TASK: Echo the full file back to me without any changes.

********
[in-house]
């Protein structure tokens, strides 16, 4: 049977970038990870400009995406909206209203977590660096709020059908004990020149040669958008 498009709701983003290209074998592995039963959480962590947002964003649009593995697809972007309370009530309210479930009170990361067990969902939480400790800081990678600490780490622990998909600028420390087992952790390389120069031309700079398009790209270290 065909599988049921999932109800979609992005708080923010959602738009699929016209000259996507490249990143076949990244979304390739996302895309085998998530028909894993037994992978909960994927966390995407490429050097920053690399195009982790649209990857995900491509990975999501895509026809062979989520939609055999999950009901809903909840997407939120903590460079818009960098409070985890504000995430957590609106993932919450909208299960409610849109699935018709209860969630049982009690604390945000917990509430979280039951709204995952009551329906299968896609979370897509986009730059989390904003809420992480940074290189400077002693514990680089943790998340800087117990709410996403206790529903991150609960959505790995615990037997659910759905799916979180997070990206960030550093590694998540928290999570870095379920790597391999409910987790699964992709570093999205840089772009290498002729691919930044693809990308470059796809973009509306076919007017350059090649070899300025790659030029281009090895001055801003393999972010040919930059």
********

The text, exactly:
[in-house]
């Protein structure tokens, strides 16, 4: 049977970038990870400009995406909206209203977590660096709020059908004990020149040669958008 498009709701983003290209074998592995039963959480962590947002964003649009593995697809972007309370009530309210479930009170990361067990969902939480400790800081990678600490780490622990998909600028420390087992952790390389120069031309700079398009790209270290 065909599988049921999932109800979609992005708080923010959602738009699929016209000259996507490249990143076949990244979304390739996302895309085998998530028909894993037994992978909960994927966390995407490429050097920053690399195009982790649209990857995900491509990975999501895509026809062979989520939609055999999950009901809903909840997407939120903590460079818009960098409070985890504000995430957590609106993932919450909208299960409610849109699935018709209860969630049982009690604390945000917990509430979280039951709204995952009551329906299968896609979370897509986009730059989390904003809420992480940074290189400077002693514990680089943790998340800087117990709410996403206790529903991150609960959505790995615990037997659910759905799916979180997070990206960030550093590694998540928290999570870095379920790597391999409910987790699964992709570093999205840089772009290498002729691919930044693809990308470059796809973009509306076919007017350059090649070899300025790659030029281009090895001055801003393999972010040919930059």